Dylan Brody's Driving Hollywood | Gig review by Steve Bennett at the Canal Cafe, London

Dylan Brody's Driving Hollywood

Gig review by Steve Bennett at the Canal Cafe, London

Dylan Brody is a humorist, so often a euphemism for ‘comedian who’s not quite funny enough’. 

Yet in some ways, this storytelling show is beyond criticism, as it concerns the frustrations of artistic compromise. And as Driving Hollywood is undeniably a monologue telling his story, in his voice, with his message – uncompromised – it’s a hit on its own terms. This upstate New Yorker is a writer-performer doing exactly what he wants to be doing, even if the sparse audience in London suggests it might have a more niche audience than he would hope.

Told in his favourite format of ‘nested flashbacks’, Driving Hollywood frames his modern frustrations with the commercial side of showbusiness with his proud personal history of intellectual stubbornness.

This is a wry tale of him sticking to his guns, even as a precocious seven-year-old calling bullshit on what The Man was teaching in class. When, slightly older, he was asked to direct a school play, he chose The Royal Hunt Of The Sun a hard-hitting piece about the Christian conquistadors’ genocide of the Incas. In the end, they demurred, and plumped for a sanitised Oklahoma! instead.

His catchphrase from these years is ‘…so I was sent to the principal’s office’, waiting for his dad to be summoned to discuss the insurrection. But his liberal, free-thinking father always backed his son’s one-boy rebellions, even if he urged caution in Brody Jr’s need to always have to prove he was the smartest person in the room.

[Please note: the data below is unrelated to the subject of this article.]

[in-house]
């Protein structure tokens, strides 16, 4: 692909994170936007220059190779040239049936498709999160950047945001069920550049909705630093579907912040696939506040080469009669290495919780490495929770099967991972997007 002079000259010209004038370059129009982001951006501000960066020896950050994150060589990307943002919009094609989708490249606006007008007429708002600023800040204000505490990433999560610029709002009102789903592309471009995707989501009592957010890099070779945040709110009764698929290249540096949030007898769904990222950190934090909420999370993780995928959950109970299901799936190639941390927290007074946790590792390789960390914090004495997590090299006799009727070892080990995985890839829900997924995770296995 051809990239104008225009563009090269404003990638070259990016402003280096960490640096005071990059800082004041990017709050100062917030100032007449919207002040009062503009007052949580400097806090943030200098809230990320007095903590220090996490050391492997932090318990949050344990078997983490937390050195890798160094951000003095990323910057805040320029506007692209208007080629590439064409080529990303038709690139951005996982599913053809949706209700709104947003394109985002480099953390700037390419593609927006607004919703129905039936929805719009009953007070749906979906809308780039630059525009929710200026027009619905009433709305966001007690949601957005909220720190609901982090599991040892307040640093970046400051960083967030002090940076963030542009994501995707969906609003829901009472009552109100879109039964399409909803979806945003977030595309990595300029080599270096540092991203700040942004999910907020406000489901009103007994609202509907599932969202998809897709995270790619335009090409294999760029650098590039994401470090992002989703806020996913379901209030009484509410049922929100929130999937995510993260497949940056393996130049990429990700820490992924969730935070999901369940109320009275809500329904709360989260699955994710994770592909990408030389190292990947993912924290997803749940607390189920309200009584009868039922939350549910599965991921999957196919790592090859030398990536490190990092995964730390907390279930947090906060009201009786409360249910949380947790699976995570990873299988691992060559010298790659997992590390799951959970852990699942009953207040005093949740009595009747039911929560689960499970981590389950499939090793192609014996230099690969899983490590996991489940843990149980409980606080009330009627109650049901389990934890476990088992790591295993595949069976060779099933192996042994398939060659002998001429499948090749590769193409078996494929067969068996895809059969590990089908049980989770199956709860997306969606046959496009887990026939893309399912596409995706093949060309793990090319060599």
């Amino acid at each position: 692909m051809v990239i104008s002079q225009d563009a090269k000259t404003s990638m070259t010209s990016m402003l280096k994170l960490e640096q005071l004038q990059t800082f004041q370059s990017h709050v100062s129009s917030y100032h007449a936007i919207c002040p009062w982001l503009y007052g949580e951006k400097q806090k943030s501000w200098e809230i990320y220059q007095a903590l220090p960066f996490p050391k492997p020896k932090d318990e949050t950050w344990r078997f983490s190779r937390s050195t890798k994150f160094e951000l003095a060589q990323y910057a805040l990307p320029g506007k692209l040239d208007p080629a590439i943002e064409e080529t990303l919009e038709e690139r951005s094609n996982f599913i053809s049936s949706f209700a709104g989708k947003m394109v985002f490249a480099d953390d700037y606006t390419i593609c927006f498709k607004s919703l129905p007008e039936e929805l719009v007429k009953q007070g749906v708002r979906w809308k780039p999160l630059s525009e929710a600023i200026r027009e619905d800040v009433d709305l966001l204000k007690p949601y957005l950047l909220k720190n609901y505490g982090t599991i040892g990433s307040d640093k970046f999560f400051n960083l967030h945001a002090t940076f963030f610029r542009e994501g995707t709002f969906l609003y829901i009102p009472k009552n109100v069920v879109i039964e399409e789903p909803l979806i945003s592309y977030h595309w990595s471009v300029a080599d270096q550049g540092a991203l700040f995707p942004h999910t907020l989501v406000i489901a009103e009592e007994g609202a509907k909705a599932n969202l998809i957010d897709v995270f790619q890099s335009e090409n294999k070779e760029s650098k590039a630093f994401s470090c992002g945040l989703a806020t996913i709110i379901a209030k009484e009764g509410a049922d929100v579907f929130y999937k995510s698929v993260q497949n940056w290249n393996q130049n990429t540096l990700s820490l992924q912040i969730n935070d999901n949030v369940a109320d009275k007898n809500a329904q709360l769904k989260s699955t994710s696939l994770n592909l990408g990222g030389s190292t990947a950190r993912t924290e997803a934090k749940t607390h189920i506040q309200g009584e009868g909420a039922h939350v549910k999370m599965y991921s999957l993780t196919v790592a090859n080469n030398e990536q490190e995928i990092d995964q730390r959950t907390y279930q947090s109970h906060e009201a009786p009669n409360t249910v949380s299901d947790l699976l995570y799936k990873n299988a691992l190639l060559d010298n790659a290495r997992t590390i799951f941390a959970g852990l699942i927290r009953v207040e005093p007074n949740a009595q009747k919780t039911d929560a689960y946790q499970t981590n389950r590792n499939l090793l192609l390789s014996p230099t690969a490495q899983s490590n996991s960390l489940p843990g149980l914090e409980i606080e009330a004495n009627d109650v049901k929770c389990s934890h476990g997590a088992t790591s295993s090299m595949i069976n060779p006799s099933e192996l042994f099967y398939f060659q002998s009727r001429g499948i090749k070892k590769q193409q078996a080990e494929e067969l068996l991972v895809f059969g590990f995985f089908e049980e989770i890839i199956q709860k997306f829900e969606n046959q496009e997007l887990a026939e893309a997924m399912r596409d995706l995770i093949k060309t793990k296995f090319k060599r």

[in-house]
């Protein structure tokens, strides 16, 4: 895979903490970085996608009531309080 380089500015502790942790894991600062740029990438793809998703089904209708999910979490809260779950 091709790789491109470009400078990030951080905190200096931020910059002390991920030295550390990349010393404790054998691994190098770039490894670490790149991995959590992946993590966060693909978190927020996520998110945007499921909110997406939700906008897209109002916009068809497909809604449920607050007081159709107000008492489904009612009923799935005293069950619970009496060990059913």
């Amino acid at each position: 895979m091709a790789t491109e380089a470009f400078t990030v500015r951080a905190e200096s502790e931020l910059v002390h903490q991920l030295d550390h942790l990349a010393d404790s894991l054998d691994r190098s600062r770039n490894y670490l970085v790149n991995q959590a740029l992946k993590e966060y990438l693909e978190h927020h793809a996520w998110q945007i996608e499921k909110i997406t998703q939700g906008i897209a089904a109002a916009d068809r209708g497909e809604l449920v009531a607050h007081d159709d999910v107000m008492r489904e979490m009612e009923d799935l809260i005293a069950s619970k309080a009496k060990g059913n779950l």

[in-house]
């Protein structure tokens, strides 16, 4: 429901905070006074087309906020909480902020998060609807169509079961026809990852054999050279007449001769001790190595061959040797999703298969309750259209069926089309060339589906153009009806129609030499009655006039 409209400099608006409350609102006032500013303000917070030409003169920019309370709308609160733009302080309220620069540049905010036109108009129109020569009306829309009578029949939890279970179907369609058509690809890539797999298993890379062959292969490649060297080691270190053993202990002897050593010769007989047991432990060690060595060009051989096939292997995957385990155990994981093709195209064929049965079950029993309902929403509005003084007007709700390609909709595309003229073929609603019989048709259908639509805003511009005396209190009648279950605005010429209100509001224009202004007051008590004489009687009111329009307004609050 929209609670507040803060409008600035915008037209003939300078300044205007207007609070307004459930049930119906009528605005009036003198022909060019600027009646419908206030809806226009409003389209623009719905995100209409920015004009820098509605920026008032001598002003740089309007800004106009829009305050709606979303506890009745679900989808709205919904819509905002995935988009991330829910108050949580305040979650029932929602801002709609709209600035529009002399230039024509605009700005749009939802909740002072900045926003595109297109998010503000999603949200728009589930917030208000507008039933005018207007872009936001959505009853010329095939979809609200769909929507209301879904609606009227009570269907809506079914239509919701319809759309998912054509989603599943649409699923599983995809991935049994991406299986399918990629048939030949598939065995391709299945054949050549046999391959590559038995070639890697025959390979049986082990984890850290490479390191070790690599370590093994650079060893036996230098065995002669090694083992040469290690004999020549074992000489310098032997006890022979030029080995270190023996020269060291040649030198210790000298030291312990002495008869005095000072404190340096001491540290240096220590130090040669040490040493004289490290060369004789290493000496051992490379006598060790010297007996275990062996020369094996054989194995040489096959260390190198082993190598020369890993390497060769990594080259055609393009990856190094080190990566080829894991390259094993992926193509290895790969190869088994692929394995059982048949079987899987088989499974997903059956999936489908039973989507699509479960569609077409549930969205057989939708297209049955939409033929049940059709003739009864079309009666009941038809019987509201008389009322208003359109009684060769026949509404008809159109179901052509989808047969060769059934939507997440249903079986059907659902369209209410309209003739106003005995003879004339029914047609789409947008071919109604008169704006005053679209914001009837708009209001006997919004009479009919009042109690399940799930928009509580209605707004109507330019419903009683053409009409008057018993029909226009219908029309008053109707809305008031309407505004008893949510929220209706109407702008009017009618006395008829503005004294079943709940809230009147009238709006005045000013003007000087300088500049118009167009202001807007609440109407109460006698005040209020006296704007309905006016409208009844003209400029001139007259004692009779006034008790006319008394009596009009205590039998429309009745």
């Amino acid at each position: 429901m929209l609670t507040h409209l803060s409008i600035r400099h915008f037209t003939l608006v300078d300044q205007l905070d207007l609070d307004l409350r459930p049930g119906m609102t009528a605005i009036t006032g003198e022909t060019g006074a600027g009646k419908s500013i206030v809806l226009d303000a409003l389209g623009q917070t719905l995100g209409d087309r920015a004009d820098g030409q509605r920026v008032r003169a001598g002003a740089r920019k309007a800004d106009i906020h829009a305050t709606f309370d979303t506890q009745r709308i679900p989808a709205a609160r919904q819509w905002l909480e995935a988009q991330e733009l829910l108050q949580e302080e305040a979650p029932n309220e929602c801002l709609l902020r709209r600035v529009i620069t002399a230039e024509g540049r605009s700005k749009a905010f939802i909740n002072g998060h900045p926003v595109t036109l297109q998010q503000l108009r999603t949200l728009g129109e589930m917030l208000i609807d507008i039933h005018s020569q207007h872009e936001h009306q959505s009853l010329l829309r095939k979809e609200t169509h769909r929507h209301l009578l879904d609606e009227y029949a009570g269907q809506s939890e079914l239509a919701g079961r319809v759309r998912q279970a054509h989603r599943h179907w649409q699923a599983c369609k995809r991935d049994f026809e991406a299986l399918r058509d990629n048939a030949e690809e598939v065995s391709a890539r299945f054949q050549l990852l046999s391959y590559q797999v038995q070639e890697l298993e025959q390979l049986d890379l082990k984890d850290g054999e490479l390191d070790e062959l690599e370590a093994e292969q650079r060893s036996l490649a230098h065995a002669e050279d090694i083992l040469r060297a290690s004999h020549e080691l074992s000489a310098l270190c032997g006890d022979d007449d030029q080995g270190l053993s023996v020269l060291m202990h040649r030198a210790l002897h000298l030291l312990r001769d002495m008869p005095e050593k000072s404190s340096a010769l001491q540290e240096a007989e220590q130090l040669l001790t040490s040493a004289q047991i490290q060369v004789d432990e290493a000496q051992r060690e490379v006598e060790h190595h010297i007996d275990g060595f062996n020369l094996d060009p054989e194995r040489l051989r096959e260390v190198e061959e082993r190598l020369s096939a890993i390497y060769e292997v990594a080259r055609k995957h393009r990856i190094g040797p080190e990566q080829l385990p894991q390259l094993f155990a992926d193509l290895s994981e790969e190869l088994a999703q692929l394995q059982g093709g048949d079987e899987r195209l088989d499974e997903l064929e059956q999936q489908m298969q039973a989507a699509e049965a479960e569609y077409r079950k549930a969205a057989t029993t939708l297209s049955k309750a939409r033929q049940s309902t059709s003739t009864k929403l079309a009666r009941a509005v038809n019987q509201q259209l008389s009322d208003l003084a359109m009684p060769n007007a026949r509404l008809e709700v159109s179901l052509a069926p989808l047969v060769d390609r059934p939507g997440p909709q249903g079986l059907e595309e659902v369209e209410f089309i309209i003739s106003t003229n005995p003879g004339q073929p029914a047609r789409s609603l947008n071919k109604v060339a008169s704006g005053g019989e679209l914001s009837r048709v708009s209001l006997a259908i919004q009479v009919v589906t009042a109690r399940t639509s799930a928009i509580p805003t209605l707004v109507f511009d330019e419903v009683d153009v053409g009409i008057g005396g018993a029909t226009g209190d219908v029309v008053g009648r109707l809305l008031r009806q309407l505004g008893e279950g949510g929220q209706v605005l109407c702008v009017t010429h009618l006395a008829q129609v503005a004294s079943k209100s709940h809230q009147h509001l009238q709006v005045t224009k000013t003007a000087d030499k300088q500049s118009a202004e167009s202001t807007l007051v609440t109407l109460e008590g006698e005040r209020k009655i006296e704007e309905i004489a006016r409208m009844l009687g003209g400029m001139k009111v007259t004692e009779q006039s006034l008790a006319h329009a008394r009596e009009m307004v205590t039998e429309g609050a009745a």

To this day, Brody isn’t one to hide his smarts under a bushel, fostering an intellectual image. And he has an old-fashioned platonic ideal of what a writer should be. His set comprises an old desk on which sits an old typewriter, evoking his study at home where he grafts at his first drafts as faithful dogs sit at his feet. 

He also has a old-fashioned microphone and an old-fashioned sense of style, with tweedy jacket, waistcoat and a pocket watch hanging from a chain. Admitting, in a typically droll, self-deprecating style, to be something of a pretentious cove, Brody is clearly influenced by the dapper elegance of Mark Twain, in look as well as writing.

The tone of Driving Hollywood is waggish, evocative, thoughtful and classy, but struggles to be laugh-out-loud funny. Although he  can certainly turn a phrase as elegantly as his garb. ‘I’m such an atheist that even when people tell me that they believe in God, I don’t believe THEM,’ he deadpans.

His attempts to build momentum were further thwarted by a sluggish audience, who he good-naturedly reprimands for not responding as enthusiastically as he’d hoped, but who also cause unexpected tension: a flashpoint as one perpetually whispering couple were hushed, and a bizarre interjection of some (untrue) trivia, completely inappropriately.

But Brody has decades of stage experience not to lose his cool. And while his pace is languid and thoughtful, it wasn’t always so. He tells us of how he was a ‘machine-gun’ political comic in aggressive heyday of American stand-up 

Yet this, too, involved concession, whether toning down his rhetoric when invited to be artist-in-residence at his alma mater, or forced to dial back on exposing the hypocrisy of the drug war by a club-owner worried about his bar take.

Driving Hollywood is no wallow in the regrets of a failed artist. Brody’s CV boasts six comedy albums, four published books (and several more unpublished ones, it’s suggested) and a roll-call of comic contemporaries he’s worked alongside. He has opened for David Sedaris, for example, and there’s a certain tonal overlap between the two, even if, in tonight’s circumstances at least, Brody didn’t achieve the comic heights of his compatriot.

• Dylan Brody’s Driving Hollywood: is on at the Canal Cafe, West London, again tonight and available to watch via comedy-on-demand service NextUp.  And read his fantastic Unforgettable Five here.

Review date: 17 Jun 2017
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